Thank you Johnson & Johnson for sponsoring this post.
Can you imagine being wheeled in for surgery and seeing the surgeon walk into the room in jeans and sneakers, just having arrived to work from home? Now picture that same surgeon grabbing tools and getting to work without washing hands or donning gloves…
It’s an unsettling thought and would probably cause you to ask your surgeon to “STOP” immediately!
When my youngest daughter was born four years ago, we ended up in the operating room for an unexpected c-section. I was already terrified at my first major surgery, but I at least took comfort in knowing that I was in the hands of a competent crew and in a sterile environment.
This was not the case a hundred years ago, when “germ theory” was a relatively new idea. Amazingly, during the World War I era, many surgeons operated in street clothes and without washing their hands!
A simple surgical procedure could have unintended and devastating consequences.
So what changed?
3 Public Health Innovations that Saved Millions of Lives
During the later part of the 19th century, Johnson & Johnson pioneered seemingly small changes to public perception and procedure that had a HUGE impact on lowering the spread of diseases as well as our country’s mortality rate.
Founded in 1886, Johnson & Johnson may have been a young company, but they were at the forefront of researching germs and how to prevent their spread, as well as how to better educate the public.
The following Johnson & Johnson public health innovations not only saved countless lives when they were introduced, but they still have a role in improving global public health today:
1. Sterilizing Surgical Tools/Supplies & Promoting Hand-Washing by Medical Professionals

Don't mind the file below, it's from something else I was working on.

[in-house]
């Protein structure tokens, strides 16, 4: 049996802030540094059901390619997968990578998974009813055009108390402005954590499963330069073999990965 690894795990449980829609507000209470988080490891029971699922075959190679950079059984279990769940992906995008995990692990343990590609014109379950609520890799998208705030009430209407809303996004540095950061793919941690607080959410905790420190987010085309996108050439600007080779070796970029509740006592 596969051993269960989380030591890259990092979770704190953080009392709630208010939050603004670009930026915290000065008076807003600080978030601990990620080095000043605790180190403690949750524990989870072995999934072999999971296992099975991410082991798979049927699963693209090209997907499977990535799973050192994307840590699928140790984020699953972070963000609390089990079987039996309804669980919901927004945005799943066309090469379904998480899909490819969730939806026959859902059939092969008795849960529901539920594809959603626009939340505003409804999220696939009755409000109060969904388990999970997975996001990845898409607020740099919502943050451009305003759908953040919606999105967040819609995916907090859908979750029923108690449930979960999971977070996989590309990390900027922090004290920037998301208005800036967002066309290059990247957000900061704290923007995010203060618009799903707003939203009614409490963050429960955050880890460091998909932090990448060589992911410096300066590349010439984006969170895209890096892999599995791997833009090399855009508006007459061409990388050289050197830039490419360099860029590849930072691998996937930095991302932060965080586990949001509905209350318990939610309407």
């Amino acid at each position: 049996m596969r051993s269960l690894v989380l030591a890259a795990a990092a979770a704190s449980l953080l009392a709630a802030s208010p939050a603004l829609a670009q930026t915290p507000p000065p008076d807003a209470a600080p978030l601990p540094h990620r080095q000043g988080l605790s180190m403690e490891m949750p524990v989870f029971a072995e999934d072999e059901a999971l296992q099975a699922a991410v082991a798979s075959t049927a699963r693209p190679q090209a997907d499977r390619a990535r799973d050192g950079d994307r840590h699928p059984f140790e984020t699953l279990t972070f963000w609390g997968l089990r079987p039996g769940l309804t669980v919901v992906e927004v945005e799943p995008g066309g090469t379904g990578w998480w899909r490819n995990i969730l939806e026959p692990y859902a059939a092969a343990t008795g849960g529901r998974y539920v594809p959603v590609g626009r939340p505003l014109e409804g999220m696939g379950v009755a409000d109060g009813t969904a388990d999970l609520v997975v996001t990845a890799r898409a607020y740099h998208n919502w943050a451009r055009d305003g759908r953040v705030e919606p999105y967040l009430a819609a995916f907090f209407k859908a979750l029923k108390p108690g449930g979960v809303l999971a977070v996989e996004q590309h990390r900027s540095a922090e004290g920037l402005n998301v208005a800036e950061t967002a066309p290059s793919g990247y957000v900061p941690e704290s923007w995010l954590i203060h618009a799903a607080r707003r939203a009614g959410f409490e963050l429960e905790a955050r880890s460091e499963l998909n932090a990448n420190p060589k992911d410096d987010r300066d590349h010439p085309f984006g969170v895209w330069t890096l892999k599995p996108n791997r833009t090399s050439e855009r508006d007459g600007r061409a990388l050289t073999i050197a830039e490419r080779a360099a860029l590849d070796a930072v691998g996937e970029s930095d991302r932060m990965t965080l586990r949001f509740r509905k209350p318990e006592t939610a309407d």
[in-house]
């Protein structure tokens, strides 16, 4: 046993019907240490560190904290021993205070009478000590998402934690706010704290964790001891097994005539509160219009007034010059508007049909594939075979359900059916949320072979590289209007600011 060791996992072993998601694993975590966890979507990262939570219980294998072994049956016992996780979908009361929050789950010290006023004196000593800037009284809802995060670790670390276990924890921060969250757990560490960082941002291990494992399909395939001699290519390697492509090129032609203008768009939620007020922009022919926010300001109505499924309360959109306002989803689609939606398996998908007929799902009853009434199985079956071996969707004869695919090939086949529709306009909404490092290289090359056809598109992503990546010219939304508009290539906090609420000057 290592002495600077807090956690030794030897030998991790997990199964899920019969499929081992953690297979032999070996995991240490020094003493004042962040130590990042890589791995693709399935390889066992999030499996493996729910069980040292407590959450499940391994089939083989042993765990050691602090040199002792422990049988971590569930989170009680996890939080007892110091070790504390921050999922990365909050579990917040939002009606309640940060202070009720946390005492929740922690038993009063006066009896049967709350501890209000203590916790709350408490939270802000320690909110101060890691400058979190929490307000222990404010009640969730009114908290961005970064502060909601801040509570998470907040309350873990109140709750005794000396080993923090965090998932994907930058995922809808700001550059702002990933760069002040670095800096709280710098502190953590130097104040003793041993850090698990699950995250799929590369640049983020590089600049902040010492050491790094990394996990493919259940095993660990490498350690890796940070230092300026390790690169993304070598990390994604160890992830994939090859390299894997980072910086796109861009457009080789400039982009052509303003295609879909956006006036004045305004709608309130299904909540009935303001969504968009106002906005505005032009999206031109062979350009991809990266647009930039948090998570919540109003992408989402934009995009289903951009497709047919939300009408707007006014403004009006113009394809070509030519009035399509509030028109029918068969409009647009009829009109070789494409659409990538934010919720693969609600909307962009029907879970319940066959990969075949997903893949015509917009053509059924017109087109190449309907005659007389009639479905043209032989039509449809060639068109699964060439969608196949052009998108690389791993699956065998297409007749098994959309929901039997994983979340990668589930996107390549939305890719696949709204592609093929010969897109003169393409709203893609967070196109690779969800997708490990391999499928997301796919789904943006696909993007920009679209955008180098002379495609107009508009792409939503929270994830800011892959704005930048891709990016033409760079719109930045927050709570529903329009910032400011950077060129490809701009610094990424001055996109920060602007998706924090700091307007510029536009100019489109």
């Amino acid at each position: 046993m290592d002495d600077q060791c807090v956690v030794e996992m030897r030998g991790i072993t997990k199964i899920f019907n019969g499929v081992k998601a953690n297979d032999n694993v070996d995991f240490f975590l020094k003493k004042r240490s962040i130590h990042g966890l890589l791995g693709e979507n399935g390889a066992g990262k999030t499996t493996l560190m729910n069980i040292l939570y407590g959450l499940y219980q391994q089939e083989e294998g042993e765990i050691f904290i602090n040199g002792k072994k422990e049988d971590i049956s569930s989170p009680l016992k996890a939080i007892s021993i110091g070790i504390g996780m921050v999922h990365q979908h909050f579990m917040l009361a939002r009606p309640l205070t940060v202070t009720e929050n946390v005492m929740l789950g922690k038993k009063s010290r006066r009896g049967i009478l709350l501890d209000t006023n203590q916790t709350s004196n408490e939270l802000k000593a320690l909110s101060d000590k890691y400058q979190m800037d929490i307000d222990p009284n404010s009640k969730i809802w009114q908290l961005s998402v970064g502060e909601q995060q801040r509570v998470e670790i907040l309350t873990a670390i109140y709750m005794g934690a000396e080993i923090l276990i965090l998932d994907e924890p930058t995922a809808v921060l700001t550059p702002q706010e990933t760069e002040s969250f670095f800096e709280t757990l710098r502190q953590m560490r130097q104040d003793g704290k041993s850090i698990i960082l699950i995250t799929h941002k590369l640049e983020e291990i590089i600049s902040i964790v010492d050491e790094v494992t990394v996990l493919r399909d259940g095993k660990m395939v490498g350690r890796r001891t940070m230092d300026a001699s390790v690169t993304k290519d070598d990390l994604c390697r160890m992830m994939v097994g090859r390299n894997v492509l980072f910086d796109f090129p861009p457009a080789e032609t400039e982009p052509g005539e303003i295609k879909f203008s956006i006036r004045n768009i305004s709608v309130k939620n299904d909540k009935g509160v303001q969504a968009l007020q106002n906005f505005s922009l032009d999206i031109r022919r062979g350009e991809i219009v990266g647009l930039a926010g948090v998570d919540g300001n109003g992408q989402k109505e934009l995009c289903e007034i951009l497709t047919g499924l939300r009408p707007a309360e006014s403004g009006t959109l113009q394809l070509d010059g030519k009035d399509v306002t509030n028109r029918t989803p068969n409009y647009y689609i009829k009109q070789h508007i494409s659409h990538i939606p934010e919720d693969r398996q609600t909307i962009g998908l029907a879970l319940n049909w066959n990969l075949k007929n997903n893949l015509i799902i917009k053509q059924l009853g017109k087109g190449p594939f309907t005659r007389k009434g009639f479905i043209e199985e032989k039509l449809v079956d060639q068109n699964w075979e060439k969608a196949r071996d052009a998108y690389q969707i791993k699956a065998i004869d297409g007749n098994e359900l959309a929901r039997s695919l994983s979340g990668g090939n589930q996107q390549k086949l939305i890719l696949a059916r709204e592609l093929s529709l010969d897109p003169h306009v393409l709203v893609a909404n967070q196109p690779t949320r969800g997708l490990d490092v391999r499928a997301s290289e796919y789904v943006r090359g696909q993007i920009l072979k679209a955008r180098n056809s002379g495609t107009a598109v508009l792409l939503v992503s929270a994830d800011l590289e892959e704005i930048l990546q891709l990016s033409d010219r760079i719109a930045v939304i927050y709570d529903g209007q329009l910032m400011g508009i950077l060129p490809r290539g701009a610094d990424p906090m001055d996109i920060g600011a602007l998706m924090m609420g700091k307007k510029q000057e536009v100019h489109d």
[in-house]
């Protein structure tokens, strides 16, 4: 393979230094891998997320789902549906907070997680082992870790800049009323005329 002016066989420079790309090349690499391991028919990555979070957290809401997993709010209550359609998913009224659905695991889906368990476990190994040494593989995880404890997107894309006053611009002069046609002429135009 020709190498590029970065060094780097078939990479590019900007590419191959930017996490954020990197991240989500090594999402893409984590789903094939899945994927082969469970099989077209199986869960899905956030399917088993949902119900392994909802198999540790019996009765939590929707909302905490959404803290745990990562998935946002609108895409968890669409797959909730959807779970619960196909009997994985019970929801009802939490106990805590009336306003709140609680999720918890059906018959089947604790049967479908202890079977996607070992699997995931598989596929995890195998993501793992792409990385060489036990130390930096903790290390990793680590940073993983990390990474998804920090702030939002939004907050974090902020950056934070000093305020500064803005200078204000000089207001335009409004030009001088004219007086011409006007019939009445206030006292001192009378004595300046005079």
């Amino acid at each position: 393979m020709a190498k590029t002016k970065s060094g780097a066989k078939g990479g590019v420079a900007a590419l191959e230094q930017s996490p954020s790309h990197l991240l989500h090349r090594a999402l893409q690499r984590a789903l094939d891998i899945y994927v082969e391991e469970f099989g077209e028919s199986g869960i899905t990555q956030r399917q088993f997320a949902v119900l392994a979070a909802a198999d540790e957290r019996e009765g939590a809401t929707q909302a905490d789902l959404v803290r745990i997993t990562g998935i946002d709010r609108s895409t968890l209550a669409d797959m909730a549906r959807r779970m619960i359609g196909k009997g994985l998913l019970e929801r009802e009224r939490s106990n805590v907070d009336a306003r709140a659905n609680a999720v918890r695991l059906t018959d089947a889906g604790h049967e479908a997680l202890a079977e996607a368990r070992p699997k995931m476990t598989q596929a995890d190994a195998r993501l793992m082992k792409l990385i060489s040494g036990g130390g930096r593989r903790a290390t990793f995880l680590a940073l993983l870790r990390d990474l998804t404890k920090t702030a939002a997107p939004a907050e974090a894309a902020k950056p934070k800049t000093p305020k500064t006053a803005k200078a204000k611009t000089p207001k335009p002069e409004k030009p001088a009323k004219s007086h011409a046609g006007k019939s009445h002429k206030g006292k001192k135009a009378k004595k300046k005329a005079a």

In previous centuries, even the most educated doctors and surgeons didn’t all understand the connection between hygiene and the spread of disease.
During the World War I era, Johnson & Johnson created and marketed sterile surgical products which dramatically lowered the chances of spreading infectious diseases through surgery.
Image Courtesy: Johnson & Johnson Archives
2. Public Education Campaign to Improve Quality of Life & Health
In addition to educating doctors, in 1916, Johnson & Johnson published the Household Hand Book, aimed at improving the general public’s knowledge about how disease spreads.
This booklet contained science-based information such as:
- how to recognize disease symptoms
- how to use Johnson & Johnson products to properly clean homes in order to prevent the spreading of germs
- when to call the doctor
3. Promoting the Use of Masks to Prevent the Spread of Infectious Diseases
The influenza pandemic of 1918 took the lives of an estimated 50 million people worldwide, with the number of deaths topping 600,000 in the United States.
To combat the devastating virus, Johnson & Johnson introduced the Epidemic Mask. Made from sterile gauze, the mask successfully prevented the flu, and is a major reason that the death toll in the United States was relatively low compared to the rest of the world.
In fact, the Epidemic Mask was so effective that it was used in later outbreaks to keep them from reaching pandemic status.
Image Courtesy: Johnson & Johnson Archives
Johnson & Johnson’s Continuing Commitment to Worldwide Health
Today there are parts of the world that still see rates of infectious disease similar to the United States at the turn of the 20th century. That’s why Johnson & Johnson continues to strive to reach more communities to help people all over the world live longer, healthier lives.
Through its Janssen Pharmaceutical Companies, Johnson & Johnson helps to develop lifesaving medicines to fight diseases like tuberculosis (TB), HIV, Ebola, and Zika. They also partner with health organizations to get those medications to the people who need them most, in all corners of the world.
Watch the video below, then visit ourstory.jnj.com to learn about more Johnson & Johnson public health innovations and how they continue to improve life for all of the world’s citizens.
I was selected for this opportunity as a member of CLEVER and the content and opinions expressed here are all my own.
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